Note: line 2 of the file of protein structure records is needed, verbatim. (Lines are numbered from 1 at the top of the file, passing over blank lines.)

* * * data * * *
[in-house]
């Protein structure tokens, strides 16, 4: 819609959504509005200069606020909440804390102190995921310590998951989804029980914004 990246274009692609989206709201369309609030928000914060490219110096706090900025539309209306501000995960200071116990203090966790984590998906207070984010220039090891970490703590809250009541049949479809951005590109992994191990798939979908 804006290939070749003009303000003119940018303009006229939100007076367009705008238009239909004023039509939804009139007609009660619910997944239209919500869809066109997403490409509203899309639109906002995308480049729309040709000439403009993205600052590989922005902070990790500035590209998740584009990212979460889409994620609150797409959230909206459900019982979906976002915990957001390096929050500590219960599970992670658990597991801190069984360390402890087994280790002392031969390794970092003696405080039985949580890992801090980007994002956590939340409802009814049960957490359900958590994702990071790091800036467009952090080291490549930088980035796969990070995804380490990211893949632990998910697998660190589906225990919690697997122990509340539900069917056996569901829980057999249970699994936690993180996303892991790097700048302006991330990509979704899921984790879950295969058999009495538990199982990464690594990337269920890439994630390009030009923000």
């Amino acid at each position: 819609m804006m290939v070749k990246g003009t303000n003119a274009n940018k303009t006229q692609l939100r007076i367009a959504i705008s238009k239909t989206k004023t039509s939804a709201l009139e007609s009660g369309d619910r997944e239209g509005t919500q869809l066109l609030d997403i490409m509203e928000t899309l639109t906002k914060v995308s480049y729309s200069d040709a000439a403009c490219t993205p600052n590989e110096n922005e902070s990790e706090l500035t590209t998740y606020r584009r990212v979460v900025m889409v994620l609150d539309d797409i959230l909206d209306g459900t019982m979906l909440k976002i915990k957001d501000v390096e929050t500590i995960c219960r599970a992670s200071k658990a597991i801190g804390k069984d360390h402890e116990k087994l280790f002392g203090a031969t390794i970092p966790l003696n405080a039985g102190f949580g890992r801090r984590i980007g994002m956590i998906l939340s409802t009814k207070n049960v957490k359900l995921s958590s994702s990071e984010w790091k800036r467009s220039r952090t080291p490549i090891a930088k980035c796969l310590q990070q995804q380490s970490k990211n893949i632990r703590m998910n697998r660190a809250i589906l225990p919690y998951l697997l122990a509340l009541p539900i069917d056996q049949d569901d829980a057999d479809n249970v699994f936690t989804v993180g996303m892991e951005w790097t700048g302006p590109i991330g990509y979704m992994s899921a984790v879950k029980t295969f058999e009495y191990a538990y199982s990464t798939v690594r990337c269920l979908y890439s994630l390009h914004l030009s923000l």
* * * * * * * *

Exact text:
């Protein structure tokens, strides 16, 4: 819609959504509005200069606020909440804390102190995921310590998951989804029980914004 990246274009692609989206709201369309609030928000914060490219110096706090900025539309209306501000995960200071116990203090966790984590998906207070984010220039090891970490703590809250009541049949479809951005590109992994191990798939979908 804006290939070749003009303000003119940018303009006229939100007076367009705008238009239909004023039509939804009139007609009660619910997944239209919500869809066109997403490409509203899309639109906002995308480049729309040709000439403009993205600052590989922005902070990790500035590209998740584009990212979460889409994620609150797409959230909206459900019982979906976002915990957001390096929050500590219960599970992670658990597991801190069984360390402890087994280790002392031969390794970092003696405080039985949580890992801090980007994002956590939340409802009814049960957490359900958590994702990071790091800036467009952090080291490549930088980035796969990070995804380490990211893949632990998910697998660190589906225990919690697997122990509340539900069917056996569901829980057999249970699994936690993180996303892991790097700048302006991330990509979704899921984790879950295969058999009495538990199982990464690594990337269920890439994630390009030009923000």